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Presentation to primary care during the prodrome of type 1 diabetes in childhood: a case control study using record data linkage

Presentation to primary care during the prodrome of type 1 diabetes in childhood: a case control study using record data linkage
Presentation to primary care during the prodrome of type 1 diabetes in childhood: a case control study using record data linkage
Objective: to evaluate primary care presentations during the prodrome (12 months prior to onset type‐1 diabetes (T1D), with or without diabetic ketoacidosis [DKA]), to identify opportunities for earlier diagnosis. Methods: his was a case‐control study, linking 16 years of data from children (≤15 years) registered at diagnosis of T1D, and routinely collected primary care records in Wales (United Kingdom). Controls (without T1D) were matched on a 3:1 ratio. Conditional logistic regression modeling was used to compare characteristics occurring in cases (children with T1D) and controls; and cases that presented with/without DKA. Results: a total of 1345 children with T1D (19% DKA) and 4035 controls were identified. During the 12 months prior to diagnosis, cases were 6.5 times more likely to have at least one primary care contact (P < 0.001). One to 30 days prior to diagnosis, contacts relating to blood tests, fungal conditions, respiratory tract infections (RTIs), urinary conditions, vomiting, and weight were independently associated with T1D, as were contacts relating to blood tests, between 91 and 180 days prior to diagnosis. Children with a contact up to a month prior to diagnosis, relating to RTIs, antibiotic prescriptions, and vomiting, were more likely to present in DKA, as were boys (P = 0.047). Conclusion: there are opportunities in primary care for an earlier diagnosis of T1D in childhood. These data could be used to create a predictive diagnostic tool, as a potential aid for primary care health professionals, to prevent presentation in DKA.
1399-543X
330-338
Townson, Julia
bbbf583d-fd5e-4750-b3dc-02b7f2dac204
Cannings-John, Rebecca
f45c9562-b1d0-4c6d-9c7c-8f27cd3e47cd
Francis, Nick
9b610883-605c-4fee-871d-defaa86ccf8e
Thayer, Dan
c4dec024-450c-4cf0-8ced-eb20a1605a0e
Gregory, John
d8d05813-2a1d-484c-9c73-2baa71526ca3
Townson, Julia
bbbf583d-fd5e-4750-b3dc-02b7f2dac204
Cannings-John, Rebecca
f45c9562-b1d0-4c6d-9c7c-8f27cd3e47cd
Francis, Nick
9b610883-605c-4fee-871d-defaa86ccf8e
Thayer, Dan
c4dec024-450c-4cf0-8ced-eb20a1605a0e
Gregory, John
d8d05813-2a1d-484c-9c73-2baa71526ca3

Townson, Julia, Cannings-John, Rebecca, Francis, Nick, Thayer, Dan and Gregory, John (2019) Presentation to primary care during the prodrome of type 1 diabetes in childhood: a case control study using record data linkage. Pediatric Diabetes, 20 (3), 330-338. (doi:10.1111/pedi.12829).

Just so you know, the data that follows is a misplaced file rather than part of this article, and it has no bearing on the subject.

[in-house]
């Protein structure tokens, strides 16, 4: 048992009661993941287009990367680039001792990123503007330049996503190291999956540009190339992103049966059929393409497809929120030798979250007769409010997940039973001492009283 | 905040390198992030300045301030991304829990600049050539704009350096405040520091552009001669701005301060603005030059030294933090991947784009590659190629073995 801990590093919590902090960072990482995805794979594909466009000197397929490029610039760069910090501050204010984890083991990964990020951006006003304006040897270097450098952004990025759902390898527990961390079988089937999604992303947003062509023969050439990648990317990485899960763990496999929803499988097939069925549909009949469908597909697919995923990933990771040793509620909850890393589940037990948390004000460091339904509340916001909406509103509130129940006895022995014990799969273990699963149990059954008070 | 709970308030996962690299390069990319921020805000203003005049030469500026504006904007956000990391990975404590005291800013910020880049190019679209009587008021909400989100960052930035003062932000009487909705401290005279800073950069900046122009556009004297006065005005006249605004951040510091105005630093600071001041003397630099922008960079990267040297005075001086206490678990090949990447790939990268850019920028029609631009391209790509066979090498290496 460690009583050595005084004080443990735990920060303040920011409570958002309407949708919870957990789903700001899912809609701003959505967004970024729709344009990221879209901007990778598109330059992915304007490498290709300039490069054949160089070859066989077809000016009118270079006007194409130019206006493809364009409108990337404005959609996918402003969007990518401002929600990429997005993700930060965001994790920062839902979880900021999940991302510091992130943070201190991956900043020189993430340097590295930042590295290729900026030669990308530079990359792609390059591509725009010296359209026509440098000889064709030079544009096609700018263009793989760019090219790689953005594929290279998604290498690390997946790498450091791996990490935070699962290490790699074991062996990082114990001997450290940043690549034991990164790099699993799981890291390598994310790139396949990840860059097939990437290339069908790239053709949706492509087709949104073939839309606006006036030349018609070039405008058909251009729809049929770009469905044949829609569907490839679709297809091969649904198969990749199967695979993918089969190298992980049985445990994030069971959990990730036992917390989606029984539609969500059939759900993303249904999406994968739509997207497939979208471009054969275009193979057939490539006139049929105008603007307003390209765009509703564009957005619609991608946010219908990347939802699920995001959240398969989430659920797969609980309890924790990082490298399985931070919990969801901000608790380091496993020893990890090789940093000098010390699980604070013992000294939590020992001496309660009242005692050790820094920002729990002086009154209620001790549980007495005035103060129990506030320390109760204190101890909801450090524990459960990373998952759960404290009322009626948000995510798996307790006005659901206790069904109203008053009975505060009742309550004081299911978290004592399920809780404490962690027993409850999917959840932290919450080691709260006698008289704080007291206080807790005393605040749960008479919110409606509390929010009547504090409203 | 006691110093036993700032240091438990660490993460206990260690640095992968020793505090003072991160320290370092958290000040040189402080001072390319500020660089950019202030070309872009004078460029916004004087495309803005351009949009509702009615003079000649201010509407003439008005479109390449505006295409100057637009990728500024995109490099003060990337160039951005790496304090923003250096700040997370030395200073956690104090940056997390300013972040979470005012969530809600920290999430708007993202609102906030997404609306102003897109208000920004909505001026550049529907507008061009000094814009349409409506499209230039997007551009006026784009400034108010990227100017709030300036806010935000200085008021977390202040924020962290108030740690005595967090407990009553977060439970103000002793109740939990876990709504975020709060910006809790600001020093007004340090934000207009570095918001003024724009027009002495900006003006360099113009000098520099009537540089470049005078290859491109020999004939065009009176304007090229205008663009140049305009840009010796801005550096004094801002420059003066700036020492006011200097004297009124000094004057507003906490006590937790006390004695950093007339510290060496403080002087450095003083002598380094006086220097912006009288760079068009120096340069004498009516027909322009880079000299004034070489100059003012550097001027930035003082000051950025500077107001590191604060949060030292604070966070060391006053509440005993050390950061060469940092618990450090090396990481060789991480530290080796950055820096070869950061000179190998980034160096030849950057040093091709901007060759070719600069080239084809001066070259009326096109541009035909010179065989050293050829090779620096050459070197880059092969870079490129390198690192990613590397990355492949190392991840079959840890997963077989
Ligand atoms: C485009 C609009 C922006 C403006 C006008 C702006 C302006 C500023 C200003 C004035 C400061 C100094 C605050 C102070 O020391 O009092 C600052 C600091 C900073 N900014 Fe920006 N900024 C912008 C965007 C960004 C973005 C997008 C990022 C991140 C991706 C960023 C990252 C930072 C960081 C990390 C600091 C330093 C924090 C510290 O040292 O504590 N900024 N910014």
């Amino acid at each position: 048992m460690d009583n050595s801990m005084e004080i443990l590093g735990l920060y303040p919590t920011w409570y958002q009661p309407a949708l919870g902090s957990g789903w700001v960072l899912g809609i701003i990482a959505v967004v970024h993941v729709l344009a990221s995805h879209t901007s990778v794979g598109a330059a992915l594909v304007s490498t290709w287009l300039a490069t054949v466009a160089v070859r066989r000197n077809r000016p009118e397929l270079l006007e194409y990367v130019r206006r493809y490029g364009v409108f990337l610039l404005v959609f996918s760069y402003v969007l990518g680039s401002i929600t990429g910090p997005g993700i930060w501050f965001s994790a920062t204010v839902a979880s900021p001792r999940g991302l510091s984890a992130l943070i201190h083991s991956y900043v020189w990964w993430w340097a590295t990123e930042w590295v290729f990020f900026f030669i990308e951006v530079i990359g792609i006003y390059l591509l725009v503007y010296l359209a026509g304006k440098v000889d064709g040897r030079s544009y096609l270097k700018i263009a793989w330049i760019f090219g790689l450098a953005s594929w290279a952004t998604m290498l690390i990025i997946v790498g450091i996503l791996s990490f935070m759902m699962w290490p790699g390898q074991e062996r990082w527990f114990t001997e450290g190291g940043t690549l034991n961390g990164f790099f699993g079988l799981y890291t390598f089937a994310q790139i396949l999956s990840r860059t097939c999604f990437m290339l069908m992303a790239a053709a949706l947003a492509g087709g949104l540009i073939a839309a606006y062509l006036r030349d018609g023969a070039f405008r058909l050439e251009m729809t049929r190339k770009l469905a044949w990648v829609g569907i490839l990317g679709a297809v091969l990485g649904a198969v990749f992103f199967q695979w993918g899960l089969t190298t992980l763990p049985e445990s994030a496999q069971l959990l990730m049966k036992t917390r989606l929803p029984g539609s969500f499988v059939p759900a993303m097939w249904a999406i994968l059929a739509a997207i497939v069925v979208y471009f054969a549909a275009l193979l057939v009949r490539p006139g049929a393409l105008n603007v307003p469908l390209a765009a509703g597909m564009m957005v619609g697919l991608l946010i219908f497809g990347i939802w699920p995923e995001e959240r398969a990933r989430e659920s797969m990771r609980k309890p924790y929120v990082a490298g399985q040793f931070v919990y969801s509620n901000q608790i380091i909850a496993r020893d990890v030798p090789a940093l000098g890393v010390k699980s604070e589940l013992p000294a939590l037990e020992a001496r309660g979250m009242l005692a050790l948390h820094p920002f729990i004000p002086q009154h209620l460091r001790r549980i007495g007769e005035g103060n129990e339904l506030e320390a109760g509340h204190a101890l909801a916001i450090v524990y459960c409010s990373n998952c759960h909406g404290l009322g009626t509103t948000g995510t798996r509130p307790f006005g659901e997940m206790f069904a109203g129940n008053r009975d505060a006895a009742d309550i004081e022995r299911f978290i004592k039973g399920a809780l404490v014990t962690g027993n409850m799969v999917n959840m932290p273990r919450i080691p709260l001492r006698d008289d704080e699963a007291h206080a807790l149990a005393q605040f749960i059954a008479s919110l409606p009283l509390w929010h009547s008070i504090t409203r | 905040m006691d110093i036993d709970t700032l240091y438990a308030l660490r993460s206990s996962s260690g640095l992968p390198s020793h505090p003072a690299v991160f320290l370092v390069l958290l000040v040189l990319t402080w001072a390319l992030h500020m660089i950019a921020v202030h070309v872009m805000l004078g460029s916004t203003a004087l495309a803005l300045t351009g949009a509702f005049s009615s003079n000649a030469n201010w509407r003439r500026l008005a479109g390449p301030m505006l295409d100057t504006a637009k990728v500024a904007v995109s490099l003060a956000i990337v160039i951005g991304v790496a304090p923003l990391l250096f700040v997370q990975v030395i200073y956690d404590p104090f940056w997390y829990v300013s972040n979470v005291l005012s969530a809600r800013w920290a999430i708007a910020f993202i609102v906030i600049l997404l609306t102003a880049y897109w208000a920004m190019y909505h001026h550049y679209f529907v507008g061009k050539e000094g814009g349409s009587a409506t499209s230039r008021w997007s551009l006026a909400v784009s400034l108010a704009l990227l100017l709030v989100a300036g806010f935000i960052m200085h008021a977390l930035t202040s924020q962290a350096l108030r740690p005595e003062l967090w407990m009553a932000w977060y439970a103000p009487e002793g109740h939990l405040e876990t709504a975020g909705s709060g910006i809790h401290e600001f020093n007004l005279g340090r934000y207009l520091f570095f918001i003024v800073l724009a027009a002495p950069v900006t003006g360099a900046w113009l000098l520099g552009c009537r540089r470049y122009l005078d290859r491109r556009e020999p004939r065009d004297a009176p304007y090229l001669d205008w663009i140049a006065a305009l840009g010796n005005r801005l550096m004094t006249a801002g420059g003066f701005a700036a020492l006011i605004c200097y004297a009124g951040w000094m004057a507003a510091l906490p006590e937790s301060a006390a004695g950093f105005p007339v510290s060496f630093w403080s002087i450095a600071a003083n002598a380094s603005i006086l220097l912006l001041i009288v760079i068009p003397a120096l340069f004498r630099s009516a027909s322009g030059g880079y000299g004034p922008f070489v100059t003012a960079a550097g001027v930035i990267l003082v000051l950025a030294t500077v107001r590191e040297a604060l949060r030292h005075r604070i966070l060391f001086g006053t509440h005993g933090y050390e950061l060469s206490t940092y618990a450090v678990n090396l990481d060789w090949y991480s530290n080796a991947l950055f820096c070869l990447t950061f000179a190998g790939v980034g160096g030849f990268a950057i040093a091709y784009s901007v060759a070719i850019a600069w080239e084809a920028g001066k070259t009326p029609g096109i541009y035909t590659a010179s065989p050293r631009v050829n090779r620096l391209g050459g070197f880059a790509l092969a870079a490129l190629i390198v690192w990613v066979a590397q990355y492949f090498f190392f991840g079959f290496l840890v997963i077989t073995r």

Record type: Article

Abstract

Objective: to evaluate primary care presentations during the prodrome (12 months prior to onset type‐1 diabetes (T1D), with or without diabetic ketoacidosis [DKA]), to identify opportunities for earlier diagnosis. Methods: his was a case‐control study, linking 16 years of data from children (≤15 years) registered at diagnosis of T1D, and routinely collected primary care records in Wales (United Kingdom). Controls (without T1D) were matched on a 3:1 ratio. Conditional logistic regression modeling was used to compare characteristics occurring in cases (children with T1D) and controls; and cases that presented with/without DKA. Results: a total of 1345 children with T1D (19% DKA) and 4035 controls were identified. During the 12 months prior to diagnosis, cases were 6.5 times more likely to have at least one primary care contact (P < 0.001). One to 30 days prior to diagnosis, contacts relating to blood tests, fungal conditions, respiratory tract infections (RTIs), urinary conditions, vomiting, and weight were independently associated with T1D, as were contacts relating to blood tests, between 91 and 180 days prior to diagnosis. Children with a contact up to a month prior to diagnosis, relating to RTIs, antibiotic prescriptions, and vomiting, were more likely to present in DKA, as were boys (P = 0.047). Conclusion: there are opportunities in primary care for an earlier diagnosis of T1D in childhood. These data could be used to create a predictive diagnostic tool, as a potential aid for primary care health professionals, to prevent presentation in DKA.

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Accepted/In Press date: 28 January 2019
e-pub ahead of print date: 9 February 2019
Published date: 1 May 2019

Identifiers

Local EPrints ID: 435560
URI: http://eprints.soton.ac.uk/id/eprint/435560
ISSN: 1399-543X
PURE UUID: 3517017b-66e5-4190-8135-e773a5787982
ORCID for Nick Francis: ORCID iD orcid.org/0000-0001-8939-7312

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Date deposited: 11 Nov 2019 17:30
Last modified: 29 Oct 2023 03:19

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Contributors

Author: Julia Townson
Author: Rebecca Cannings-John
Author: Nick Francis ORCID iD
Author: Dan Thayer
Author: John Gregory

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